Dynamic analysis techniques suffer from the problem of limited coverage which means that it is unlikely for them to reveal the entire range of capabilities of a given binary. The reason is that the analysis can only observe behaviours for which the corresponding code is actually executed.

Hence if the dynamic analysis techniques explore multiple execution paths to be able to detect dormant malware, they have to deal with the path explosion problem. Path explosion occurs because, for each interesting branch in the program, the analysis has to follow two successor paths. This leads to an exponential growth in the overall number of paths that need to be explored. Various heuristics are used to first select more promising continuations. However, these heuristics rarely achieve full code coverage. Thus, even though multi-path analysis can increase the number of behaviours that are observed during a dynamic analysis run, it is unlikely that the entire code is executed. Moreover, multipath analysis is costly, which is a significant limitation when considering the tens of thousands of samples that the anti-malware vendors need to analyze daily.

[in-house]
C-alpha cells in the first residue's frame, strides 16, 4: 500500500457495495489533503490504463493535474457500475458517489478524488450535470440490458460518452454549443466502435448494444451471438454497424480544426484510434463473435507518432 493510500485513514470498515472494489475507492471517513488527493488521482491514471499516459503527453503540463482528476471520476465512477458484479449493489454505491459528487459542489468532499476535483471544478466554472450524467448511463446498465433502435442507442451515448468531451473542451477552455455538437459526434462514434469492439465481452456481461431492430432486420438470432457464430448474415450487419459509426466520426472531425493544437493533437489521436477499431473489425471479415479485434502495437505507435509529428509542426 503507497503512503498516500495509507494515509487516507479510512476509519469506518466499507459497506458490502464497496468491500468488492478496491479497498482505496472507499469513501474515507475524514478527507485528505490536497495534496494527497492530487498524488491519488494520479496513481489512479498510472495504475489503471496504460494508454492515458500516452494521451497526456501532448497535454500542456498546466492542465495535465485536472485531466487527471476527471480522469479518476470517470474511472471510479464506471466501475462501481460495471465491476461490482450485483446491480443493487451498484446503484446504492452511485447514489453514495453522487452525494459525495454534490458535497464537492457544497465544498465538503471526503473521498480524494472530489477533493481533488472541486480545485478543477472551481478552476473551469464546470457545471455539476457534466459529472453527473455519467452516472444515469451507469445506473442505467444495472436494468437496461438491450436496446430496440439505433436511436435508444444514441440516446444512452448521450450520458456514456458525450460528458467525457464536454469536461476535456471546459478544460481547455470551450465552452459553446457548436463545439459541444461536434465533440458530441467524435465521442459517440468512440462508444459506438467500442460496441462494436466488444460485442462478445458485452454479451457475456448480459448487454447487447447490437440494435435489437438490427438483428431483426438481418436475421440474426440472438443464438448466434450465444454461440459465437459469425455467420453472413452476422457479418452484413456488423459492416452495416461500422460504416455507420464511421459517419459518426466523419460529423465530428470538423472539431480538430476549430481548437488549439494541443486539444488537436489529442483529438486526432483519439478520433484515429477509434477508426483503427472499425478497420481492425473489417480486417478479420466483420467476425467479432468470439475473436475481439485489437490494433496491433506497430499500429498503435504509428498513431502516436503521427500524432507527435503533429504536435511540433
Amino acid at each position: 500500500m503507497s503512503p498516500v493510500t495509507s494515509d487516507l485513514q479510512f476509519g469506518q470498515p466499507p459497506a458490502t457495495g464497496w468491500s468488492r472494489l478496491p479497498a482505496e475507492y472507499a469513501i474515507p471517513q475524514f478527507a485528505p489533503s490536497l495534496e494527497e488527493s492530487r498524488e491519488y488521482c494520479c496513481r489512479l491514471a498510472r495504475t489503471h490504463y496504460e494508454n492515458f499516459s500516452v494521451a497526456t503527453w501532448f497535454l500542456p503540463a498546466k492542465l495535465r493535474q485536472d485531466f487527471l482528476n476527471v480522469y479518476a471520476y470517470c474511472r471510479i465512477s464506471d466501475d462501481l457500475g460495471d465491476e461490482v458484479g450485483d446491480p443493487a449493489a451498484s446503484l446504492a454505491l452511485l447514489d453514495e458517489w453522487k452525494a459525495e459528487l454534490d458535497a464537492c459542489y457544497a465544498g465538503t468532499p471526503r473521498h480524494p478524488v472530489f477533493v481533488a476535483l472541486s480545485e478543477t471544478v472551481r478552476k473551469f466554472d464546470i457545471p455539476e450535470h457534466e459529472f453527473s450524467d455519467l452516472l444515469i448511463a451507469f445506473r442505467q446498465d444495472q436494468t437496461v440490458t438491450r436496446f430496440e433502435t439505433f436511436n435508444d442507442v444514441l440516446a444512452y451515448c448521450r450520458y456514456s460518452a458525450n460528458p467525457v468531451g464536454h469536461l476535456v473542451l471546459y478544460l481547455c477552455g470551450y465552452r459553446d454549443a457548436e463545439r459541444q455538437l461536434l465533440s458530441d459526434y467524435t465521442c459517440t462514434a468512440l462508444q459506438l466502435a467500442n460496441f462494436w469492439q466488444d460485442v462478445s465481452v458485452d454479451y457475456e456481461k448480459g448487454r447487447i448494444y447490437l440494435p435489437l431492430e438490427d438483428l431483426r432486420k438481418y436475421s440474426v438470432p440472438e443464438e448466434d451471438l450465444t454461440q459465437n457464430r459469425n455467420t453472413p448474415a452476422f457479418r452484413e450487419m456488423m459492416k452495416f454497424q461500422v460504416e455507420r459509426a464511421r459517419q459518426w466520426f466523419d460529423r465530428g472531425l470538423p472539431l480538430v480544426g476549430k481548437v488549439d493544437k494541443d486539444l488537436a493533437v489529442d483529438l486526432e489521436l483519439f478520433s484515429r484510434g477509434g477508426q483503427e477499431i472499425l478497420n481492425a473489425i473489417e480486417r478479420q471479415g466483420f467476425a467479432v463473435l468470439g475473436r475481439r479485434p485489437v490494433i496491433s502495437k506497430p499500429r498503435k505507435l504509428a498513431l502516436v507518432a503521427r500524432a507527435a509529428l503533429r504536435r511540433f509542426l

3. Split Personality / Analysis Aware Malware

To thwart automated screening, malware authors have developed a number of ways to check for the presence of malware analysis tools and popular sandbox environments. When the malware detects presence of a malware analysis system, it typically suppresses the execution of malicious functionality or simply terminates.

4. Obfuscation